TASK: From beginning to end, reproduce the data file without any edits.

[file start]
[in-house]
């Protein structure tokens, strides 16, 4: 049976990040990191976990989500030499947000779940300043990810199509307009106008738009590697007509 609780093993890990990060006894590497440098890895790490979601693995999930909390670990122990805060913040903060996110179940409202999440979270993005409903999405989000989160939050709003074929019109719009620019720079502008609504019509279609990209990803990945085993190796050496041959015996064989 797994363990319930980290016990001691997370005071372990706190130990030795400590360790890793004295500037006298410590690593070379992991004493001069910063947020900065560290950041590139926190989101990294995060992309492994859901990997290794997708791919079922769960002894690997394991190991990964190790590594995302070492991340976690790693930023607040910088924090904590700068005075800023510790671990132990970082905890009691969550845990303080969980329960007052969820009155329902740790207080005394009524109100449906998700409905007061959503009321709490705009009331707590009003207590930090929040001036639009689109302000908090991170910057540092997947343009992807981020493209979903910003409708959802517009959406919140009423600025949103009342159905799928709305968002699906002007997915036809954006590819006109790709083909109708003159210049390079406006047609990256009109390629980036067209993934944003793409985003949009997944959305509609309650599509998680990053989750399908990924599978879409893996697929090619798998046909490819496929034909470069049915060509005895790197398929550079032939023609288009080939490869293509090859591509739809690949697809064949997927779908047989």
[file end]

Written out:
[in-house]
């Protein structure tokens, strides 16, 4: 049976990040990191976990989500030499947000779940300043990810199509307009106008738009590697007509 609780093993890990990060006894590497440098890895790490979601693995999930909390670990122990805060913040903060996110179940409202999440979270993005409903999405989000989160939050709003074929019109719009620019720079502008609504019509279609990209990803990945085993190796050496041959015996064989 797994363990319930980290016990001691997370005071372990706190130990030795400590360790890793004295500037006298410590690593070379992991004493001069910063947020900065560290950041590139926190989101990294995060992309492994859901990997290794997708791919079922769960002894690997394991190991990964190790590594995302070492991340976690790693930023607040910088924090904590700068005075800023510790671990132990970082905890009691969550845990303080969980329960007052969820009155329902740790207080005394009524109100449906998700409905007061959503009321709490705009009331707590009003207590930090929040001036639009689109302000908090991170910057540092997947343009992807981020493209979903910003409708959802517009959406919140009423600025949103009342159905799928709305968002699906002007997915036809954006590819006109790709083909109708003159210049390079406006047609990256009109390629980036067209993934944003793409985003949009997944959305509609309650599509998680990053989750399908990924599978879409893996697929090619798998046909490819496929034909470069049915060509005895790197398929550079032939023609288009080939490869293509090859591509739809690949697809064949997927779908047989």